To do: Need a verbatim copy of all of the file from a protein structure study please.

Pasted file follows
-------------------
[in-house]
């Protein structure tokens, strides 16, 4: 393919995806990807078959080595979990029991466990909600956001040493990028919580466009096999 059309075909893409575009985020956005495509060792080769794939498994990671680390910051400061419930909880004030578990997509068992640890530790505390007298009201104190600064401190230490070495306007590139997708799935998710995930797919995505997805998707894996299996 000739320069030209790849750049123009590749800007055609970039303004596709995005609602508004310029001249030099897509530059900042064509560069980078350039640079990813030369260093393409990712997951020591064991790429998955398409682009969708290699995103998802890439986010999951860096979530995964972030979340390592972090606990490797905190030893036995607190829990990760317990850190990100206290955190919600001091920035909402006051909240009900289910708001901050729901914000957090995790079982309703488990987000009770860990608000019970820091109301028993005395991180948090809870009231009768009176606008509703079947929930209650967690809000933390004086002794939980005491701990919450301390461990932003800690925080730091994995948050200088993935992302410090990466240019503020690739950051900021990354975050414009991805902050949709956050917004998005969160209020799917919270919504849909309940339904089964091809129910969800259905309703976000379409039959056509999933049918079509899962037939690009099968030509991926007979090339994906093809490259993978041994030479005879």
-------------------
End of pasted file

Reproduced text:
[in-house]
């Protein structure tokens, strides 16, 4: 393919995806990807078959080595979990029991466990909600956001040493990028919580466009096999 059309075909893409575009985020956005495509060792080769794939498994990671680390910051400061419930909880004030578990997509068992640890530790505390007298009201104190600064401190230490070495306007590139997708799935998710995930797919995505997805998707894996299996 000739320069030209790849750049123009590749800007055609970039303004596709995005609602508004310029001249030099897509530059900042064509560069980078350039640079990813030369260093393409990712997951020591064991790429998955398409682009969708290699995103998802890439986010999951860096979530995964972030979340390592972090606990490797905190030893036995607190829990990760317990850190990100206290955190919600001091920035909402006051909240009900289910708001901050729901914000957090995790079982309703488990987000009770860990608000019970820091109301028993005395991180948090809870009231009768009176606008509703079947929930209650967690809000933390004086002794939980005491701990919450301390461990932003800690925080730091994995948050200088993935992302410090990466240019503020690739950051900021990354975050414009991805902050949709956050917004998005969160209020799917919270919504849909309940339904089964091809129910969800259905309703976000379409039959056509999933049918079509899962037939690009099968030509991926007979090339994906093809490259993978041994030479005879």